Prepared by Jeanne Gobat.
The financial sector master plan (FSMP) allows for two types of banks—commercial and retail banks. Finance companies and credit fonciers can merge and convert to banks or alternatively become nonbanks.
The Banking Act was amended in 1997 to allow foreign entities to hold shares in Thai financial institutions in excess of 49 percent for ten years. After 2007, additional shares purchased must amount to less than 49 percent. Invested amounts during 1997–2007 are grandfathered.
By end–1999, the government sold three out of the six banks taken over by the Financial Institutions Development Fund (FIDF) during the crisis to foreign investors.
The four deposit taking SFIs include Government Housing Bank (GHB), Government Savings Bank (GSB), Bank of Agriculture and Agricultural Cooperatives (BAAC), and Islamic Bank of Thailand. The main depositors are the government, state–owned enterprises (SOE), civil servants and also small savers. The GHB and GSB are the sixth and eight largest banks respectively in terms of assets and deposits. These SFIs were set up to carry out the government’s social and economic development policies, in particular with regard to credit extension to small– and medium–sized enterprises, households, local governments, and rural areas. Deposit–taking SFIs are regulated by the Ministry of Finance (MOF) and their respective ministries, although the Bank of Thailand (BOT) conducts annual on–site examination. They benefit from both regulatory and tax advantages.
Between 2002 and 2005, the BOT introduced (i) regulations on minimum monthly income and debt repayments; (ii) limits on interest rate charges on credit card for both banks and nonbanks; (iii) stricter debt repayment and credit line rules for consumer loans; (iv) maximum loan–to–value ratios for mortgage loans; and (v) regulations on unsecured personal loans for both banks and nonbank financial institutions, with credit limits set as a percentage of monthly income.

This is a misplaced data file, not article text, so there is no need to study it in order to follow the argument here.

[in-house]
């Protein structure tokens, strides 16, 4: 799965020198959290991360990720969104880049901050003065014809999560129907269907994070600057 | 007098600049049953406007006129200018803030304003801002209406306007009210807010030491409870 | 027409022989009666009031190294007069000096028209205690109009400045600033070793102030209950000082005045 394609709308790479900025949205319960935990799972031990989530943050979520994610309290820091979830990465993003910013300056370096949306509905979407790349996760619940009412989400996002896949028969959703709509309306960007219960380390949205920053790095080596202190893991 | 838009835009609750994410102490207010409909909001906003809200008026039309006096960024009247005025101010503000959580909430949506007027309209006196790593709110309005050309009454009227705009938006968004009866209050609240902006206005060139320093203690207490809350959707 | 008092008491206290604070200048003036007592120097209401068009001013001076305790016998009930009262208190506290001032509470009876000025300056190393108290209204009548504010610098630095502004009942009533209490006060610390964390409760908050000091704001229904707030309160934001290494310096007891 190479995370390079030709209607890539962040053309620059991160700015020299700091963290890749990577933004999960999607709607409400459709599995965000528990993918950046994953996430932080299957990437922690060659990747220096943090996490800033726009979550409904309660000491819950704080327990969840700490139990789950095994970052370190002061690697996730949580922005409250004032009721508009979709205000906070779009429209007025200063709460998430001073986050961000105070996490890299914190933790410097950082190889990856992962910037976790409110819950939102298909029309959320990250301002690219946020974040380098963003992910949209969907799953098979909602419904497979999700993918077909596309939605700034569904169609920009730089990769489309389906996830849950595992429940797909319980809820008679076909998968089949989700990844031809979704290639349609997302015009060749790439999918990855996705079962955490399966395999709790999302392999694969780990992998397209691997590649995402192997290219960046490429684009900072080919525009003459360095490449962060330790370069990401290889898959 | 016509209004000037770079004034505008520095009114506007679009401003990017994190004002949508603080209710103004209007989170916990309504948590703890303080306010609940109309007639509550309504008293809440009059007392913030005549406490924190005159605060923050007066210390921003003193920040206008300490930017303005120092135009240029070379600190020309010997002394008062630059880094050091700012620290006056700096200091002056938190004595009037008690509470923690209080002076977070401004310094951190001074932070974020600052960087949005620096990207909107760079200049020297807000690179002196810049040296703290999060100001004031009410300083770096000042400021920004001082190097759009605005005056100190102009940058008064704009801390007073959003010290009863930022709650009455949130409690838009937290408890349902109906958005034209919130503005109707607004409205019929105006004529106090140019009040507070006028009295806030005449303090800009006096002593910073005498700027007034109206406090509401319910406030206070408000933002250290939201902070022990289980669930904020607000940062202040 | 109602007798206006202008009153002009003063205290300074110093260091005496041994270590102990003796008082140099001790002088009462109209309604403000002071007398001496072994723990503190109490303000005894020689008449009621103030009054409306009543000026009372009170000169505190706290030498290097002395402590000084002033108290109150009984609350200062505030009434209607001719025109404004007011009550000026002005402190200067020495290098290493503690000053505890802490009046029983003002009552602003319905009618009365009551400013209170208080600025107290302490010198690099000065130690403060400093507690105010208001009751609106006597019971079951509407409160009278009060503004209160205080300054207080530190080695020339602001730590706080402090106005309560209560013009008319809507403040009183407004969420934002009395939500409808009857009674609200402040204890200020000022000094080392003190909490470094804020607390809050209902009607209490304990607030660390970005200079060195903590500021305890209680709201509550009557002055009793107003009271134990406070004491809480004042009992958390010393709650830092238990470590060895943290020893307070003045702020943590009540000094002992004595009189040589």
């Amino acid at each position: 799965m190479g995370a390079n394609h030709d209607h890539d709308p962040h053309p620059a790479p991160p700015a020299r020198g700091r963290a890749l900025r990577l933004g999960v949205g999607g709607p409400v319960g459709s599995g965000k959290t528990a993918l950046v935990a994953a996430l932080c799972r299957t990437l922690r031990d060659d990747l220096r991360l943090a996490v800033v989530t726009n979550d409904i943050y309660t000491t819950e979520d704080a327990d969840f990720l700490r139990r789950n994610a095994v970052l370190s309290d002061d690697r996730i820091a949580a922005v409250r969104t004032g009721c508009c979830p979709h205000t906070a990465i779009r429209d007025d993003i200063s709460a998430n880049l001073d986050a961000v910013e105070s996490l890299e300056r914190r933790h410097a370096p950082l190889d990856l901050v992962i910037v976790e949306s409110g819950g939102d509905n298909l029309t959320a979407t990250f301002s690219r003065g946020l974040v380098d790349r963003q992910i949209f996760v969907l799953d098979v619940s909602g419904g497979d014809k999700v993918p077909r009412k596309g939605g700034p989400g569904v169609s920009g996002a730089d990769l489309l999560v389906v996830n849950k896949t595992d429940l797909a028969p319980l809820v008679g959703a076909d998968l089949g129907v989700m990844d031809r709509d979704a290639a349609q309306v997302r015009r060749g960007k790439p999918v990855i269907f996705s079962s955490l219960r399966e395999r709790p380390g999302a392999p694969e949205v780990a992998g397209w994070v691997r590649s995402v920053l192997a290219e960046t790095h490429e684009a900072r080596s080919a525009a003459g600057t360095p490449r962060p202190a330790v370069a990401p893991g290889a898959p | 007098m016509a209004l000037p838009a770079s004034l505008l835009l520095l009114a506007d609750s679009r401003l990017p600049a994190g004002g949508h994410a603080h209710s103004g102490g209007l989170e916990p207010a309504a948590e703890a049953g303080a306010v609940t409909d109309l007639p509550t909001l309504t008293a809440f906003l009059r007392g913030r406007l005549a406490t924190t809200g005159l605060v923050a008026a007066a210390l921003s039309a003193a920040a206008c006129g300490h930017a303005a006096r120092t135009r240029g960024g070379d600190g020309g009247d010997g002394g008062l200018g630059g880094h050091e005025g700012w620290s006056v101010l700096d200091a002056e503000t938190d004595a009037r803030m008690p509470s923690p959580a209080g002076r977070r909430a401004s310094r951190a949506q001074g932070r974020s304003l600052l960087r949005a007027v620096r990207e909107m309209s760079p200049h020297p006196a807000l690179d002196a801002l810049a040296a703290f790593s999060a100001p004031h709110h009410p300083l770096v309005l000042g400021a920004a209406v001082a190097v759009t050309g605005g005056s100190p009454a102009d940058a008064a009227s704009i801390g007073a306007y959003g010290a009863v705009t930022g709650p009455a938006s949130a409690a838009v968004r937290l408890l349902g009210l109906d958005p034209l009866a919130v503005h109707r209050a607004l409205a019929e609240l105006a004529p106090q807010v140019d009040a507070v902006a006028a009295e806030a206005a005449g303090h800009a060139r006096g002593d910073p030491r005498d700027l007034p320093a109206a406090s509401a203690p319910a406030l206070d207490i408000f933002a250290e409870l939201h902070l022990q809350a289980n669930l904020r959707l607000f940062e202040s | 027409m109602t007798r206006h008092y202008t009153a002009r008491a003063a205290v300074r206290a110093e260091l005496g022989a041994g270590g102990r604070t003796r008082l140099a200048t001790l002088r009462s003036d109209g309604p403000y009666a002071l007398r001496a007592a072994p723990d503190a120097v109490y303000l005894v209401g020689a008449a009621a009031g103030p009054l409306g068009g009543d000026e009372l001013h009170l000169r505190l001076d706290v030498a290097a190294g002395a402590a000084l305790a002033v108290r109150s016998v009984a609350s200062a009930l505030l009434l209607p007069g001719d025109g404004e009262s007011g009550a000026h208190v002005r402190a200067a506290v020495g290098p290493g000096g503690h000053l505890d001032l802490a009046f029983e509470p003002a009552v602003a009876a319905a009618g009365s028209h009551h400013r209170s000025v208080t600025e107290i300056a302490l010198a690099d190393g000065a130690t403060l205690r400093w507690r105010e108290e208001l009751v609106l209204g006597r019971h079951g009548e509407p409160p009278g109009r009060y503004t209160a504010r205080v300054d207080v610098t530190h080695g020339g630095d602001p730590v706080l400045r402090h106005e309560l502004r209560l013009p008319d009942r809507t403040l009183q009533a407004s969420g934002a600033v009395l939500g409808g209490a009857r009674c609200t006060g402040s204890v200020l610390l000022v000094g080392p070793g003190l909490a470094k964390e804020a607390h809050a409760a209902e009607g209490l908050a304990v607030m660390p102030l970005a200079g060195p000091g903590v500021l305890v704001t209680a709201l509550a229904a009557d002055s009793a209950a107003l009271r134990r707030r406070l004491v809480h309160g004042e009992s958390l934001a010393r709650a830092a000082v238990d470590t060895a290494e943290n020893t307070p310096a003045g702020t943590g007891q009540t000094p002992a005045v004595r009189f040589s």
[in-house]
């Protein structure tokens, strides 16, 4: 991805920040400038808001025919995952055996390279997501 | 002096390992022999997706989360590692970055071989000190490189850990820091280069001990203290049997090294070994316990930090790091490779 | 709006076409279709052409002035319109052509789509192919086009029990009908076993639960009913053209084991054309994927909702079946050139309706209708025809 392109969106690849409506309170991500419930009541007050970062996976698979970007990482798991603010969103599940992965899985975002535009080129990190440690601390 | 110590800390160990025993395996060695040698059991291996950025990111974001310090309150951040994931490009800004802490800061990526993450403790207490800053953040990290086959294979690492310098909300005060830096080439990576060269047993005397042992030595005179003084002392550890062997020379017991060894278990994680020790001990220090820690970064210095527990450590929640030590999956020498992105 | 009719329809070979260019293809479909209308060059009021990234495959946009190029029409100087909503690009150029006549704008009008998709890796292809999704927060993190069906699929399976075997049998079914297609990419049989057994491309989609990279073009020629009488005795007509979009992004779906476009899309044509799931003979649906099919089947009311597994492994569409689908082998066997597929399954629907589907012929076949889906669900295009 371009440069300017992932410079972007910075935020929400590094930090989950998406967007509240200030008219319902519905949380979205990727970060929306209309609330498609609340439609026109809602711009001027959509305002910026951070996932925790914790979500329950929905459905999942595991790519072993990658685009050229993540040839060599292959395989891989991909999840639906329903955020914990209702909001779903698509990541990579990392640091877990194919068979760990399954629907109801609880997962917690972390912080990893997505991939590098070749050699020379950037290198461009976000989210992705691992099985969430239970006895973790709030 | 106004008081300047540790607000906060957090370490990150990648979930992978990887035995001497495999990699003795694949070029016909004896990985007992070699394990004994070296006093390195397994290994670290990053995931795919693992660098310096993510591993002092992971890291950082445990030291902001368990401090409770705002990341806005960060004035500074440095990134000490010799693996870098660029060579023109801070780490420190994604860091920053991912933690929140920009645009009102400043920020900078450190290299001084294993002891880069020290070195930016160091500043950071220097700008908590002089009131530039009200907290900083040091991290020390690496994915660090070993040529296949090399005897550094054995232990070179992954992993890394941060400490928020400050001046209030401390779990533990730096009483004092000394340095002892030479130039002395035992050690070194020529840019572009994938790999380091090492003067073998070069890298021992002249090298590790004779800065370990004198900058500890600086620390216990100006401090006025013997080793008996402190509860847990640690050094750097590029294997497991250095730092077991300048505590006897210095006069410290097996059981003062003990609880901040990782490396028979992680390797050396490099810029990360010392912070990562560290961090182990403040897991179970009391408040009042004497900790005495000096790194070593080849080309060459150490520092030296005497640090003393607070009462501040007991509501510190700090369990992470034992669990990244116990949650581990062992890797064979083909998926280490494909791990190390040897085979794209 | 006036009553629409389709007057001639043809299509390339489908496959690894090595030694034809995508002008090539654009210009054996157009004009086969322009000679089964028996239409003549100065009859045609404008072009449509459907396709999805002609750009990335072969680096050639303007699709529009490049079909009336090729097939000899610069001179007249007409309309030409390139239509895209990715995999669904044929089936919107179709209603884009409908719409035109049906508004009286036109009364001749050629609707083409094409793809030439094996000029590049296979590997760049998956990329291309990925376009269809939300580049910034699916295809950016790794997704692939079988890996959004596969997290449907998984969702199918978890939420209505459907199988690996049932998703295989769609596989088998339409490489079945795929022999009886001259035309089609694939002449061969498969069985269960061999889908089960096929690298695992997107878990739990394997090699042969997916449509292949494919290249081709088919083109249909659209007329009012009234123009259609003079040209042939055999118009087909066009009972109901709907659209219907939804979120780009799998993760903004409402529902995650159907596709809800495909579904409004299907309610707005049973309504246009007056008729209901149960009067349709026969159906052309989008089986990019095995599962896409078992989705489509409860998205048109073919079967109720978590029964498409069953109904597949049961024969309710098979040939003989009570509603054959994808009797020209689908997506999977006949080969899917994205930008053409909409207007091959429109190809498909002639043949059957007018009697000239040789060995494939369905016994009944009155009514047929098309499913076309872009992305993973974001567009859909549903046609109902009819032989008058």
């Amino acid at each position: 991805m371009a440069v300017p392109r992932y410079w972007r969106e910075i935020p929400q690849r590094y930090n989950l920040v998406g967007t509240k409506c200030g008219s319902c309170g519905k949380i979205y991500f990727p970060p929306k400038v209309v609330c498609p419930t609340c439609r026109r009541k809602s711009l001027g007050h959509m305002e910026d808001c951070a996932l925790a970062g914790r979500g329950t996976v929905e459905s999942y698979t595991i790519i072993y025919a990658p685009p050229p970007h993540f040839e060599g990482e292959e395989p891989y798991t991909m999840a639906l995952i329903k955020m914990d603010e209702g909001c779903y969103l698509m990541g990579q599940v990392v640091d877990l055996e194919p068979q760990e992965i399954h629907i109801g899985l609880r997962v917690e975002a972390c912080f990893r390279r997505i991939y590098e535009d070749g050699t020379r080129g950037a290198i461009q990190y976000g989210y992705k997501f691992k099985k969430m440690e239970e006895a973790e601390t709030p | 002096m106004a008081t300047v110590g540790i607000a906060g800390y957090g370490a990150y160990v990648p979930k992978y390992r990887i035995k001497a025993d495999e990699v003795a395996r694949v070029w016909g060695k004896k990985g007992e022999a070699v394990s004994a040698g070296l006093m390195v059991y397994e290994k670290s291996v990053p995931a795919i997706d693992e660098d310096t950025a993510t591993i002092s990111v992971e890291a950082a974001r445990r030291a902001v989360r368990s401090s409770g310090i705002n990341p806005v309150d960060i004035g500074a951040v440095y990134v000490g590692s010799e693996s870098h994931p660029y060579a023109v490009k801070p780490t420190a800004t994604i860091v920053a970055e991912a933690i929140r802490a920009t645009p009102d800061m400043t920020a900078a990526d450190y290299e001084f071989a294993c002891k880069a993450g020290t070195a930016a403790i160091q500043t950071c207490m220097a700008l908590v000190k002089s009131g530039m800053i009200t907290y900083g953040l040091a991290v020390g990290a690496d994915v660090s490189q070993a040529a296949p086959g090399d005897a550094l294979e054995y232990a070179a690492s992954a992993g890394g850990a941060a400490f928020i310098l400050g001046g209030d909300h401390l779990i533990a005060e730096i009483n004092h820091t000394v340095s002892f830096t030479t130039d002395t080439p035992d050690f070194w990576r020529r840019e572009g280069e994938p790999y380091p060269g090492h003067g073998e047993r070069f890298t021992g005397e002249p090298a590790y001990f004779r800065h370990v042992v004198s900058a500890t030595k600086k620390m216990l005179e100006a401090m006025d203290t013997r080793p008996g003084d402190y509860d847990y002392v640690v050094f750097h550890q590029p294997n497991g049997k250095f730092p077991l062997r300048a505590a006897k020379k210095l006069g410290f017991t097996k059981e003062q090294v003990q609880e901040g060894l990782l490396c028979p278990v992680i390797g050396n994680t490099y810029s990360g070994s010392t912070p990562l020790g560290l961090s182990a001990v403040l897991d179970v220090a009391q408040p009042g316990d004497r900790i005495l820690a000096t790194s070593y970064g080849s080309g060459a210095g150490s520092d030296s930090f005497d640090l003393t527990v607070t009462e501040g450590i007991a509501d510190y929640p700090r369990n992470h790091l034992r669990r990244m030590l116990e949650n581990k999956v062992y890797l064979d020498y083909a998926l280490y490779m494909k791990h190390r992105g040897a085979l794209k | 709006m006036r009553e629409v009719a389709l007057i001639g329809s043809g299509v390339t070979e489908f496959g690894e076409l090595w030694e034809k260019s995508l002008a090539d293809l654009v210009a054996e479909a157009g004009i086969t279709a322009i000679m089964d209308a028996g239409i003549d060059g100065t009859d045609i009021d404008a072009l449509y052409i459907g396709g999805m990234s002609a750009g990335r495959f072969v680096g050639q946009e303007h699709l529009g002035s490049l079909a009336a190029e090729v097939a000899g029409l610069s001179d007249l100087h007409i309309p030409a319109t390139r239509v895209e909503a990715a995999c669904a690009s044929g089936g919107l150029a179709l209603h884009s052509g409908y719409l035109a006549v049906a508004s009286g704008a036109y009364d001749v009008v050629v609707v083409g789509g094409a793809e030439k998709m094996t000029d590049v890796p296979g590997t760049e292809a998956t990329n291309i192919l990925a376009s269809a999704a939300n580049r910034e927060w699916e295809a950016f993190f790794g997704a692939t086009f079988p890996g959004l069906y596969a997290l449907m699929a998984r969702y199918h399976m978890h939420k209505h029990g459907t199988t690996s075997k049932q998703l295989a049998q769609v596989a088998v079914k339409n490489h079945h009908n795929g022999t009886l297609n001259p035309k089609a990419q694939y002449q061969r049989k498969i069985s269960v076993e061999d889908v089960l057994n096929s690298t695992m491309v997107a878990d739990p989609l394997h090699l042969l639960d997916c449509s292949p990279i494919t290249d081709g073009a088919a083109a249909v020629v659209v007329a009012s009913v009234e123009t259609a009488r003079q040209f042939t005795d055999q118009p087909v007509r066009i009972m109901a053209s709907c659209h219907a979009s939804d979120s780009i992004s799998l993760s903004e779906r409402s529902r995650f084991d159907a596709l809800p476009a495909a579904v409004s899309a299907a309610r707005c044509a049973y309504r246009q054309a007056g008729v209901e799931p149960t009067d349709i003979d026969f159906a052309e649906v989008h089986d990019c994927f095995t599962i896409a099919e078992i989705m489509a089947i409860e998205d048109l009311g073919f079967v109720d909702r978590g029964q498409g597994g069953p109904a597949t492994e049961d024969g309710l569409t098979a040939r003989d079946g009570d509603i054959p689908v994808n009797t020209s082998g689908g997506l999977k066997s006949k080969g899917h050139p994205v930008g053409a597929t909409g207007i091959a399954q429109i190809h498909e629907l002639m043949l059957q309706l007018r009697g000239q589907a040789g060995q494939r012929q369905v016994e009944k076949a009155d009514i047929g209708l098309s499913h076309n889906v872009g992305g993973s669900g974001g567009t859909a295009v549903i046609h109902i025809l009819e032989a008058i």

Under the new standard, which will be gradually applied at end–2006 and over 2007, loan–loss provisions will be made by comparing the carrying amount of a loan with the net present value of the estimated discounted cash flows of the loan.
A more detailed assessment of banks’ vulnerabilities to market risks and contagion is being done in the context of the FSAP.
Generally, however, cross–country comparisons are difficult because the application of different accounting, prudential, and enforcement standards.
The Fitch rating measures the strength of the banking system, based on individual ratings of the core banks in the system (asset–weighted average). It abstracts from potential government or private support.
DDs combine data on the market value of assets, its mean, and its volatility into a composite measure that indicates risk of defaulting for a bank. For each bank, the DDs are constructed using daily 2005 data for market value of equity and the end–2005 book value of liabilities. The market value of equity is viewed as the call option on banks’ assets, with a strike price equal to the current book value of liabilities. The DDs figure shows the number of standard deviations the market value of assets has to deviate from the mean in order for default to occur. An increase in DDs signifies lower risk. The DDs on individual banks are averaged to yield the system wide DDs for Thailand.
In 2005, the Credit Information Business Act was passed to strengthen the legal basis for creditors to share information. The act became effective in February 2006. In addition, the Thai Credit Bureau and the Central Credit Information Services were merged in 2005 to form the National Credit Bureau (NCB). NCB’s credit database has now grown to more than 20 million accounts, covering more than 10 million customers. NCB collects and warehouses debt and debt service records and also compiles a negative list.
The issues, priorities, and recommendations discussed in this section are drawn from the December 2005 IMF technical assistance mission on Capital Market Development and the January 2006 report by the Asian Development Bank—both of which reviewed and commented on the government’s Capital Market Master Plan II.
Retail investors account for about 25 percent of the SET’s market capitalization and for 60 percent of market turnover, significantly higher than any other exchange in the region.
Capital gains on bonds are taxed whilst equities are exempted. In addition, interest income is taxed at a higher rate than dividends.
In early 2004, Thailand participated in the Report on the Observance of Standards and Codes (ROSC) of its corporate governance standard. Among the ROSC’s main recommendations were (i) upgrade the legal and regulatory framework; (ii) improve enforcement of laws and regulations; (iii) make Thailand’s accounting standards fully consistent with International Accounting Standards (IAS); and (iv) strengthen minority shareholder’s rights. See the World Bank’s Corporate Governance Assessment for Thailand, June 2005.